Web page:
Quinn says pension fix must happen, but cool to gambling expansion

Governor will call lawmakers back to Springfield to fix pension mess

June 1, 2012

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(WBEZ/Michael Puente)
Ill. Gov. Pat Quinn speaks at a Friday morning press conference at his office in Springfield.

Illinois Gov. Pat Quinn says lawmakers will have no choice but to return to Springfield soon to hammer out a pension reform plan, but he’s lukewarm to plan to expand gambling in the state.

The legislative session ended Thursday with lawmakers 1 for 2 on major reforms.

Legislators approved deep cuts to Medicaid but came up short on pension reform.

Quinn says credit rating agencies could downgrade the state’s credit if it doesn’t handle its $83 billion dollar pension debt.

The stickler is whether local school districts, community colleges and universities will have to pay pension costs for employees instead of the state.

Earlier this spring, Quinn says he favored that option.

But earlier this week, he sided with a plan from House Republican Leader Tom Cross (R-Oswego) to remove the so called “cost-shift” from any pension reform package.

But the measure failed so miserably that Quinn urged Cross not to bring it to the floor for a vote.

House Speaker and fellow Democrat Mike Madigan favors the cost shift, and now, so does Quinn again.

“I believe in the principal of accountability, that every unit of government that negotiates a contract should have a stake in that contract, should have skin in the game,” Quinn said Friday morning at his office inside the State Capitol in Springfield. “It’s a continuous issue. And I want to work with all the legislators and I think we have the elements, we’re very close, but we’re not there yet.”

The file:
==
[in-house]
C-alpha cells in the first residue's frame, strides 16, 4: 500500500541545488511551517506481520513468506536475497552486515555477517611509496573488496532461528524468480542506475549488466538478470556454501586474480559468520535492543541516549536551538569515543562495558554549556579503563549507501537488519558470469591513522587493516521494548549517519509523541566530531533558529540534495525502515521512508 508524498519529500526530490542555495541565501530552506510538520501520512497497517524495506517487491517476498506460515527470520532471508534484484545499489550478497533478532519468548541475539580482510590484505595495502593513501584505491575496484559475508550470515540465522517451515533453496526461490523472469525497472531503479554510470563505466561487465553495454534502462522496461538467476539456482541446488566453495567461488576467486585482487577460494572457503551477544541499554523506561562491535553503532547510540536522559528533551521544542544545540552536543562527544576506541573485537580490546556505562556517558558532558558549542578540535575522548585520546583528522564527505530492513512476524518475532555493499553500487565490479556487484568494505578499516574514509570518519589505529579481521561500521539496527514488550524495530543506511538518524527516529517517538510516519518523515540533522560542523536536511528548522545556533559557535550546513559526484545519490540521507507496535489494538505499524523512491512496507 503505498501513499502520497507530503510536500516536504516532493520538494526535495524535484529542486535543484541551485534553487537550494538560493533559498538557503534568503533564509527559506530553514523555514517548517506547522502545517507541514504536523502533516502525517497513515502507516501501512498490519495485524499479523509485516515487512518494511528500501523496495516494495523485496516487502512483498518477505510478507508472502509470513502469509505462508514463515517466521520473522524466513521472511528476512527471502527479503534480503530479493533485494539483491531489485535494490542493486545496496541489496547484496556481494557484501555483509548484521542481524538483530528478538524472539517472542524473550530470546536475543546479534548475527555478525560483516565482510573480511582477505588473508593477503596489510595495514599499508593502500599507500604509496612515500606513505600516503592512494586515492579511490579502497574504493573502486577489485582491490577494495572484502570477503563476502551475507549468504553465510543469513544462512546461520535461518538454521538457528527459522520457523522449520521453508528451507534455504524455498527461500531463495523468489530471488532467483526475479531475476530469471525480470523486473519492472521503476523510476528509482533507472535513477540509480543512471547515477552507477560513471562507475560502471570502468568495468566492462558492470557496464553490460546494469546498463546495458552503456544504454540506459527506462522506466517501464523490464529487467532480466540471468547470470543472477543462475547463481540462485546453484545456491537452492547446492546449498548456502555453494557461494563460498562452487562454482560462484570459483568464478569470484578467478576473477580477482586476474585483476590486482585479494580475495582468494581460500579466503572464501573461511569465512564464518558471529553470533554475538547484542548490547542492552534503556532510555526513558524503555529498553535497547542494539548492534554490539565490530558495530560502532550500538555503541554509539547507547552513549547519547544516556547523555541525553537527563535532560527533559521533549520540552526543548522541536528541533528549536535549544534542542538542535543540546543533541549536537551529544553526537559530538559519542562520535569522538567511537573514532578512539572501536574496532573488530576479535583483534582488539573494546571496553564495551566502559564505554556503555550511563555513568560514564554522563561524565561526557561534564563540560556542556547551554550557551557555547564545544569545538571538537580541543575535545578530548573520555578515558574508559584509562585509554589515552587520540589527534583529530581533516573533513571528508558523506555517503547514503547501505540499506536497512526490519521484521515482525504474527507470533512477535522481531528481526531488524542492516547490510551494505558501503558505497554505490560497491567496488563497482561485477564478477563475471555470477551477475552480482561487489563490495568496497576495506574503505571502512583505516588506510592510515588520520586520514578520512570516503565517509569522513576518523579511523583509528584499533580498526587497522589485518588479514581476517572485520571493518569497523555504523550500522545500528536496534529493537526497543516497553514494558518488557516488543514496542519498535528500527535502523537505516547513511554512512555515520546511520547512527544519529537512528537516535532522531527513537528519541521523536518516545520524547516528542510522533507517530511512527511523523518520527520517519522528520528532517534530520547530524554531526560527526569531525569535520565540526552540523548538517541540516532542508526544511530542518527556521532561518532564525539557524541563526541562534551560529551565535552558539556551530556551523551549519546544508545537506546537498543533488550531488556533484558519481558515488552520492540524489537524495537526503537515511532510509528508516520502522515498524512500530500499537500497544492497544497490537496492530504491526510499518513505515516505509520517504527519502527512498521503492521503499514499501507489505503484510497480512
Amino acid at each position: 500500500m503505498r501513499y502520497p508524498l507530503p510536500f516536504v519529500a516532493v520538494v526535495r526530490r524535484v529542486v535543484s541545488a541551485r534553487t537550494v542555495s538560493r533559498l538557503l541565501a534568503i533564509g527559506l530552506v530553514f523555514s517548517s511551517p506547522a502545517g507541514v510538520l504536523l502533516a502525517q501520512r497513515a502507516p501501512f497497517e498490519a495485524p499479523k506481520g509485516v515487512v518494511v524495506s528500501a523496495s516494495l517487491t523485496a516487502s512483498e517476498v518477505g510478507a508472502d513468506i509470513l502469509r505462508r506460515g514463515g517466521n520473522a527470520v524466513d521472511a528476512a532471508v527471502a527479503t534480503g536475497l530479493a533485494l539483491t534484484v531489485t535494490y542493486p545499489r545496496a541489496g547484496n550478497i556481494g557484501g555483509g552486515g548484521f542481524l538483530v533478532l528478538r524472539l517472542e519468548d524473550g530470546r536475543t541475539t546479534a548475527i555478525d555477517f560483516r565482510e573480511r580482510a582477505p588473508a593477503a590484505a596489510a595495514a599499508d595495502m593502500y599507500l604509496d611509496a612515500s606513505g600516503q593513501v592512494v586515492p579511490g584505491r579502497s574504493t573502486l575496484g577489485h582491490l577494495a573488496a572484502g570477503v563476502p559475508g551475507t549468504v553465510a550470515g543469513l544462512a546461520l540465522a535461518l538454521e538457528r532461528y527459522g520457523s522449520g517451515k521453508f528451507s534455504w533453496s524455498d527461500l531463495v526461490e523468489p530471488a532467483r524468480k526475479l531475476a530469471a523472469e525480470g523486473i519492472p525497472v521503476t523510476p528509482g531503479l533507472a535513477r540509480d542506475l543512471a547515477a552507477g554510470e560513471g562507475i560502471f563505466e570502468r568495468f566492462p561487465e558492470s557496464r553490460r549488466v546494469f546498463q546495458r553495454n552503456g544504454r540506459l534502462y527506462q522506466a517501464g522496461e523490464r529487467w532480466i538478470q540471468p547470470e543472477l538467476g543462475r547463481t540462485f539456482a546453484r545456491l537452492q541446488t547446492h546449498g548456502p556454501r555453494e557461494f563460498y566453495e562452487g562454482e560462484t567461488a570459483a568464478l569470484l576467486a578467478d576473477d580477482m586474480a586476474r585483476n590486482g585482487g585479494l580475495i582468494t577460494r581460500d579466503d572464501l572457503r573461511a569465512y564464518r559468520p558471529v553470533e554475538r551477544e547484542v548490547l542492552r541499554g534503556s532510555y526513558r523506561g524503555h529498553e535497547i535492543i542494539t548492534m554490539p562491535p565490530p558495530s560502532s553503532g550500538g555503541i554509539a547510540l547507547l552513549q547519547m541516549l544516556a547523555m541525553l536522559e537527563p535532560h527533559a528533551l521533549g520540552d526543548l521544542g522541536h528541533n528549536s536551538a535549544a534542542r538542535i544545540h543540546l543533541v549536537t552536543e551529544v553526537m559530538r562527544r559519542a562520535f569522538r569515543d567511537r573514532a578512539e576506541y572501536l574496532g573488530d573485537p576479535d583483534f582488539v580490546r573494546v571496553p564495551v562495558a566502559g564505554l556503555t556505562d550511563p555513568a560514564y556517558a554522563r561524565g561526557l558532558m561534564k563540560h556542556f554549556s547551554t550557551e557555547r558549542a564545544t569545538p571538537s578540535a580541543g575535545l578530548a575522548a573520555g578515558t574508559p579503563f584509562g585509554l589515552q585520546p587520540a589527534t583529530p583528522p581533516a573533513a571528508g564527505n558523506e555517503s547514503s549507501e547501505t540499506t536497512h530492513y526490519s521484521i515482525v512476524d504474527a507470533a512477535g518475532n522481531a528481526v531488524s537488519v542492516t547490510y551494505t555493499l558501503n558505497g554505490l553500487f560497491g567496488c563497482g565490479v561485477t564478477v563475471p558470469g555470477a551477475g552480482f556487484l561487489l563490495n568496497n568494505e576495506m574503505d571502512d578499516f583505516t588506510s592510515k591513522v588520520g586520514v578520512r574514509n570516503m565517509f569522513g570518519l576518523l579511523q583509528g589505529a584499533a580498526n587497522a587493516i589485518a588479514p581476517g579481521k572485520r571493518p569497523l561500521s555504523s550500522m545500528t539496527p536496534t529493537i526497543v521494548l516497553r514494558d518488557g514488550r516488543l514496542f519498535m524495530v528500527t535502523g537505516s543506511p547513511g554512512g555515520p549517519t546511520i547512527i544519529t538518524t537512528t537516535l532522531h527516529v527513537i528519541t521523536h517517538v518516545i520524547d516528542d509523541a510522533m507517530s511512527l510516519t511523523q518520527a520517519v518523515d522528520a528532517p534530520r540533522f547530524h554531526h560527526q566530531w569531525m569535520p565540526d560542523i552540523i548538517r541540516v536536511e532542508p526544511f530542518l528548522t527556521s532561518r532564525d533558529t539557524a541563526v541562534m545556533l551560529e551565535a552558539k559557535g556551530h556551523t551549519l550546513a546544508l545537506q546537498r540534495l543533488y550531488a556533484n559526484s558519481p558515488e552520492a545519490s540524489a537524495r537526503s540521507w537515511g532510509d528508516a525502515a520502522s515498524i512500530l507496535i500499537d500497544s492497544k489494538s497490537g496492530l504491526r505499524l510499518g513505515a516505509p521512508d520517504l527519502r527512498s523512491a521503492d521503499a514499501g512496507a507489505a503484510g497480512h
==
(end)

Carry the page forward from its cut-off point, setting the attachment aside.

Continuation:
Quinn doesn’t know when he intends to call legislators back for a special session.

But he plans to meet with Madigan, Cross and Senate President John Cullerton next week to try to hammer out a deal.

As far as that casino, the odds aren’t with those who want to see it happen like Chicago Mayor Rahm Emanuel and race track owners and operators.

The plan calls for Chicago, a south suburb and three other areas of the state to get their own casino.

Racetracks will also be in line for slot machines.

The measure cleared both chambers just before the end of the session on Thursday.  

So now, it’s up to Quinn so far the biggest obstacle to a massive expansion of gambling in Illinois.

“We have to make sure when you have the subject of gambling and gaming that everything is done right, from the beginning to the end. I think that’s the only way to go. It’s especially important to have oversight, integrity and protection for the public,” Quinn said.

State Sen. Terry Link (D-Waukegan) offered another bill that ban campaign contributions from casino owners and allow the state to oversee any casino in Chicago. But that effort may have come a little too late for Quinn.

The House sponsor, Lou Lang (D-Skokie), says thousands in the horseracing industry are depending on passage of the bill to save jobs.

Both Lang and Link say expanding gambling could generate at least $400 million in new revenue for the state by keeping Illinois gamblers who head to Indiana and Wisconsin at home.

When asked if he thinks Illinois is reaching a saturation point with casinos, he says it’s not his problem to worry about over saturation.